Radiograph overlay image of a bronze mirrior with an ancient repair.

Why And When To Use Radiography

Radiography is a stand alone examination, but it generally is an essential supporting technique for other tests. It can be used on everything from paper to gold, and can reveal such information as construction, damage, restoration, replacement, and even density, internal corrosion and hidden calligraphy.

  • Radiography should often be one of the first scientific examinations performed on an object, since the information obtained may be needed to determine the next course of action.

  • The material, size, and thickness of the object should be determined so that the appropriate technique (X-Ray or Gamma Ray) can be chosen.

  • Objects of portable size should be evaluated to determine if it is better to move the object, or the equipment.

It is important to remember that, if the object is to be sampled for TL testing, a record of the exposure strength and time should be maintained. The effect of the typical quantity of irradiation is generally minimal, but if numerous exposures are made, maintaining the record, and providing it to the TL facility, can eliminate any future controversy over possible dose tampering.

Radiography can be essential in determining the condition of an object, not only for the purposes of conservation, but also as supporting science for use with almost all other forms of antiquities testing, such as thermoluminescence (TL). CT Scanning is a related technique which uses X-Rays, but the term radiography generally refers to X-Ray and Gamma Ray radiography.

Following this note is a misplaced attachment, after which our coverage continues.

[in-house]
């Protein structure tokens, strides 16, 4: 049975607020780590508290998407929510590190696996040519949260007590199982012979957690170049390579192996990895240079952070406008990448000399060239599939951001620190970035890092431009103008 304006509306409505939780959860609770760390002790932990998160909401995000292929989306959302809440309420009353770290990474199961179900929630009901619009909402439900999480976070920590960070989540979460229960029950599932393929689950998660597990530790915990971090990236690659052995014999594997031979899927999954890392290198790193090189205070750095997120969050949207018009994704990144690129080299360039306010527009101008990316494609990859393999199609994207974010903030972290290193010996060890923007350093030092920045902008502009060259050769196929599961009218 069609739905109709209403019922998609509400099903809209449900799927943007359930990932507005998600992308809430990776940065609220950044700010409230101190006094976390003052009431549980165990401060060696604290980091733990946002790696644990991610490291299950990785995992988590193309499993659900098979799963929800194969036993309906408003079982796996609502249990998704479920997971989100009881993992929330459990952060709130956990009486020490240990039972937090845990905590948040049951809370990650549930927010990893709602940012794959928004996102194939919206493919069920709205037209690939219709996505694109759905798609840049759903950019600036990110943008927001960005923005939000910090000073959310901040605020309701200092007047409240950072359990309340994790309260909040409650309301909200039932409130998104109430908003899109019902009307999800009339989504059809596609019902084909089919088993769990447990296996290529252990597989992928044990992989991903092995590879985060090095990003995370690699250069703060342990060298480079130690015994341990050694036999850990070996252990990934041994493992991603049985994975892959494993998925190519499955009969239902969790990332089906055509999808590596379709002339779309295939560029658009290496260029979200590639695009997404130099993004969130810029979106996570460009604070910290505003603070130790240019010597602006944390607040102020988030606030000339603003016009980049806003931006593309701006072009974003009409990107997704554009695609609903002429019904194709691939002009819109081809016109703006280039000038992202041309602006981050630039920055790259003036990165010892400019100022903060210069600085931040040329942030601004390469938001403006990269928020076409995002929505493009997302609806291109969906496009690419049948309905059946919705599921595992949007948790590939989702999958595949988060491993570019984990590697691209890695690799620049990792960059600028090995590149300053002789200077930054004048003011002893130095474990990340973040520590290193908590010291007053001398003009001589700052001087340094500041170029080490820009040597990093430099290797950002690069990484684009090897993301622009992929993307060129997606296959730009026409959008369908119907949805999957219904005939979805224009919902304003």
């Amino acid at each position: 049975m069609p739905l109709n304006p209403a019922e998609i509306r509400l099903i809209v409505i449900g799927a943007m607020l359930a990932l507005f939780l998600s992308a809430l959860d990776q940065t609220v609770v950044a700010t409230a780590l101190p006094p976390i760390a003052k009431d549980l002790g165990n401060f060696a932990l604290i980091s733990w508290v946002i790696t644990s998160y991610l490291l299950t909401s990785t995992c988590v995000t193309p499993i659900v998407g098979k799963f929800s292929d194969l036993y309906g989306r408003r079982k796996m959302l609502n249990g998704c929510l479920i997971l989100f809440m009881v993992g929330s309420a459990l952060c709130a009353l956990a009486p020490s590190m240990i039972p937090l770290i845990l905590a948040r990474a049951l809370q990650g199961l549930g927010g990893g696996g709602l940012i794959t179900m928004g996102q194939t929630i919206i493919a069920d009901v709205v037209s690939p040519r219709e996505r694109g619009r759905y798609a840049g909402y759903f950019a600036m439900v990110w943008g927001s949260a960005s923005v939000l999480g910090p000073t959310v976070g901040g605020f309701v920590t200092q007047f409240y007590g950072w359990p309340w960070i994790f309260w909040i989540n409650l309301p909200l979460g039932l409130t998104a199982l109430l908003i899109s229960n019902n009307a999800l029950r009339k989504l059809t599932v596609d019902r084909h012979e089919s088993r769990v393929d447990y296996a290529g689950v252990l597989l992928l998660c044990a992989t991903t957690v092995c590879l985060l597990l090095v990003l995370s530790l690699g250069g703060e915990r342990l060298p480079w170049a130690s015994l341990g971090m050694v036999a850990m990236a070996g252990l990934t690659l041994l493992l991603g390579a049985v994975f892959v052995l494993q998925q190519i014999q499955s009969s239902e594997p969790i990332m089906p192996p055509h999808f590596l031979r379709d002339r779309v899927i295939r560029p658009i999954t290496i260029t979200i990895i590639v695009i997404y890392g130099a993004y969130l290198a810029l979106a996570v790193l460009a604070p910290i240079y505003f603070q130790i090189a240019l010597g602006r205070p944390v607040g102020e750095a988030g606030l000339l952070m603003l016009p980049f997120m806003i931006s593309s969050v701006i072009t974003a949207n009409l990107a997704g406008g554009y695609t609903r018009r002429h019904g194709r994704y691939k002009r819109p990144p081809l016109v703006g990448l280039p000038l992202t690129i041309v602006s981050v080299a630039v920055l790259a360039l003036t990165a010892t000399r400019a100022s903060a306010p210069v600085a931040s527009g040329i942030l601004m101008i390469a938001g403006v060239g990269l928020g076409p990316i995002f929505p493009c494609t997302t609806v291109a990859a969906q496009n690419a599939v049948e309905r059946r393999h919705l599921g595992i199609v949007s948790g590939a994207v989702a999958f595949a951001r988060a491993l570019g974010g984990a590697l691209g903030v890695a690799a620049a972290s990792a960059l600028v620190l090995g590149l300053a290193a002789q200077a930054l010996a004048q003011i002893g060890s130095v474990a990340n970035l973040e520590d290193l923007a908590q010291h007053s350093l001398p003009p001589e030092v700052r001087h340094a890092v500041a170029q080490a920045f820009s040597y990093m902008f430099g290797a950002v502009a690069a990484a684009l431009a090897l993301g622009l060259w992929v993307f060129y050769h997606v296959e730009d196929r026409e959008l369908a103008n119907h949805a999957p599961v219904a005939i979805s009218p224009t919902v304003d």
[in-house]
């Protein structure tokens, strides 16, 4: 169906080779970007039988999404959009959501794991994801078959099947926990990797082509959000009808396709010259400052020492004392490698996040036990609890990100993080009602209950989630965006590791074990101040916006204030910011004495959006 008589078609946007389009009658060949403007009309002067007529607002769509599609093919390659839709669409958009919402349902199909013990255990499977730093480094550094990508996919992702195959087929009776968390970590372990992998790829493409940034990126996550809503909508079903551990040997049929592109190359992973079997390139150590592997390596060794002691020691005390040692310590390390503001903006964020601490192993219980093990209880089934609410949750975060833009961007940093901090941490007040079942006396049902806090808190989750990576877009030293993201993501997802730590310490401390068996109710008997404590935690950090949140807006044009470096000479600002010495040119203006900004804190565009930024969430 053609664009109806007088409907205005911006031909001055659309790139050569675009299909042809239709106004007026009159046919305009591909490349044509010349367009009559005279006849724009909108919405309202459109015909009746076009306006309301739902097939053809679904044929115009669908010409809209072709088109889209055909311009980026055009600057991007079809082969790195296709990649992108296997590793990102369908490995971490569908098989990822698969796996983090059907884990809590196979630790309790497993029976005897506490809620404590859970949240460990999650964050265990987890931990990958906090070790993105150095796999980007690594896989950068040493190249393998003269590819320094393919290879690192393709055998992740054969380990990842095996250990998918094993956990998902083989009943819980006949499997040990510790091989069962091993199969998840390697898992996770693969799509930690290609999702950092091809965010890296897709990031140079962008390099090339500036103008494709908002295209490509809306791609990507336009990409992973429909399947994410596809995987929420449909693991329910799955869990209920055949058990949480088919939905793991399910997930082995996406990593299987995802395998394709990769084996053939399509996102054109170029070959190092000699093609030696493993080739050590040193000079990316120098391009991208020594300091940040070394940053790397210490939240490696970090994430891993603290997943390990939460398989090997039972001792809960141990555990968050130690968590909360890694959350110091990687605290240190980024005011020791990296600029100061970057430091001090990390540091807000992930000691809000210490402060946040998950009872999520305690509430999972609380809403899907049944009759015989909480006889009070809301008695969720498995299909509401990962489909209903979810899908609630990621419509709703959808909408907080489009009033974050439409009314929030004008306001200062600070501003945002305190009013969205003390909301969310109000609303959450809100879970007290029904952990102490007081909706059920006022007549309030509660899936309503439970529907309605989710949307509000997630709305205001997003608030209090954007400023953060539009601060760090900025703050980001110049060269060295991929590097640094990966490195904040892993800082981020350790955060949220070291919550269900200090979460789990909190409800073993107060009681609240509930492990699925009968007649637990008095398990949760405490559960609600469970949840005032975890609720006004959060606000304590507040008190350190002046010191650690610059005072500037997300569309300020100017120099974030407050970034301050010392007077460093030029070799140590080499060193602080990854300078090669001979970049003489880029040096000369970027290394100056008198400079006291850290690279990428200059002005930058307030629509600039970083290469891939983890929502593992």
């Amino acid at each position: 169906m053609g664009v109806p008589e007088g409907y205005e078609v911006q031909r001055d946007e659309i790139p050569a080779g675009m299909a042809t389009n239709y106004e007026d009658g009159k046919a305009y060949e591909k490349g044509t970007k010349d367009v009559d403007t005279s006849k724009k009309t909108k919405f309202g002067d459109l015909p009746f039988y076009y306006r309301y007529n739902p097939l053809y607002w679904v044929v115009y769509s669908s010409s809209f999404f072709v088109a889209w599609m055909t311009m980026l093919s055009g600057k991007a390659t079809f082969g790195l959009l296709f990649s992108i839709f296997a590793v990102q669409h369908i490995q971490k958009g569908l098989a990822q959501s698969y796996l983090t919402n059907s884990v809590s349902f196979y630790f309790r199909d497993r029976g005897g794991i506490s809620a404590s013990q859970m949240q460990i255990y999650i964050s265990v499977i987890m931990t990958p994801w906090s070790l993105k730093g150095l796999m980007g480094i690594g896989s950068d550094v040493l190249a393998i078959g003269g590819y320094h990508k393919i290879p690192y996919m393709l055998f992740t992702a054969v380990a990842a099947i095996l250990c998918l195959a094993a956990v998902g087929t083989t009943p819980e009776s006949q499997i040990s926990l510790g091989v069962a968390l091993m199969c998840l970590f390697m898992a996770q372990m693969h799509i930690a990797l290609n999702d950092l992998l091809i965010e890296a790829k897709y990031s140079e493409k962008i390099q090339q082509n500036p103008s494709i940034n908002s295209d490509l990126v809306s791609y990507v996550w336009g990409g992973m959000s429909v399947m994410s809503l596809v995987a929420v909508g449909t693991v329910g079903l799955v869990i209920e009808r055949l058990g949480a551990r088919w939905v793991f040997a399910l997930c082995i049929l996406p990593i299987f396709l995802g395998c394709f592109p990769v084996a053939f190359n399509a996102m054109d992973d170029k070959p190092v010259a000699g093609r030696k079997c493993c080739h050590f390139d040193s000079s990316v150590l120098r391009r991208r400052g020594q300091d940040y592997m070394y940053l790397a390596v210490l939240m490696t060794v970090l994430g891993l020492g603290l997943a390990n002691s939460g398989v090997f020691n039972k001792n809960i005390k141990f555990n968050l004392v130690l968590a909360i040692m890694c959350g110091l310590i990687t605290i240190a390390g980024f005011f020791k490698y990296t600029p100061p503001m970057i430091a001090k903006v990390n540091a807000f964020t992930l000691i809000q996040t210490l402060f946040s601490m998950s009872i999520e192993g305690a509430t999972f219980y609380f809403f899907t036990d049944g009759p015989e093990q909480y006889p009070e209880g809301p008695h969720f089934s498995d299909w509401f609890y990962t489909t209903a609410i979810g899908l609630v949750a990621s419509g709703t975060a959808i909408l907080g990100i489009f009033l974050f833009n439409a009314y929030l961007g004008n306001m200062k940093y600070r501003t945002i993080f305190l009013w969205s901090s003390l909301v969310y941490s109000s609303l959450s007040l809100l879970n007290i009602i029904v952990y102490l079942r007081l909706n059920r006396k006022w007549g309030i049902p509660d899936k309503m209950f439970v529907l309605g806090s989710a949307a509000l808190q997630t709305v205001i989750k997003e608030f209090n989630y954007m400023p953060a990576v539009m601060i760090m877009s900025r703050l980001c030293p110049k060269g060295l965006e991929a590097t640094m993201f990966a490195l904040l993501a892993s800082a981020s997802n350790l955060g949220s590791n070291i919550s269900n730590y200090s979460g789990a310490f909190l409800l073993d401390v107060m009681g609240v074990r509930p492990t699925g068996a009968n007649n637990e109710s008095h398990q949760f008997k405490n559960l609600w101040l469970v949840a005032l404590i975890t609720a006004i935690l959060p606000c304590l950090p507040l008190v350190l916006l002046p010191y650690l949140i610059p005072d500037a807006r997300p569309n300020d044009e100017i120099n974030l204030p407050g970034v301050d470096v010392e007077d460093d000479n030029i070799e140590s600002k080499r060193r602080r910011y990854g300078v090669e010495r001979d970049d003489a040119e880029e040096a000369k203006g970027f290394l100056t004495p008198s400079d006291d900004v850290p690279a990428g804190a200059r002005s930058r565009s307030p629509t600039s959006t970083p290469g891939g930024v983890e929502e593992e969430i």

1. It is a non-destructive examination.

  2. X-Ray radiography services are readily accessible in many areas.

  3. Portable equipment exists which can be taken to the object.

  4. It requires only moderate training to understand most features on an image.

  5. Some X-Ray systems yield digital images, which are easily archived, and can easily be copied or emailed.

  6. Some software for use with digital X-Ray images can be used to extract significantly more information from a single image than is possible with an X-Ray film.


  1. It is generally only moderately expensive however depending on whether the object or the equipment is transported the cost may become substantial.

  2. When radiography is performed outside a shielded room, such as when the equipment is brought to the artifact, access to the area must be restricted to prevent over-exposure to the x-rays. The size of the restricted area can be quite large, although that is not the norm.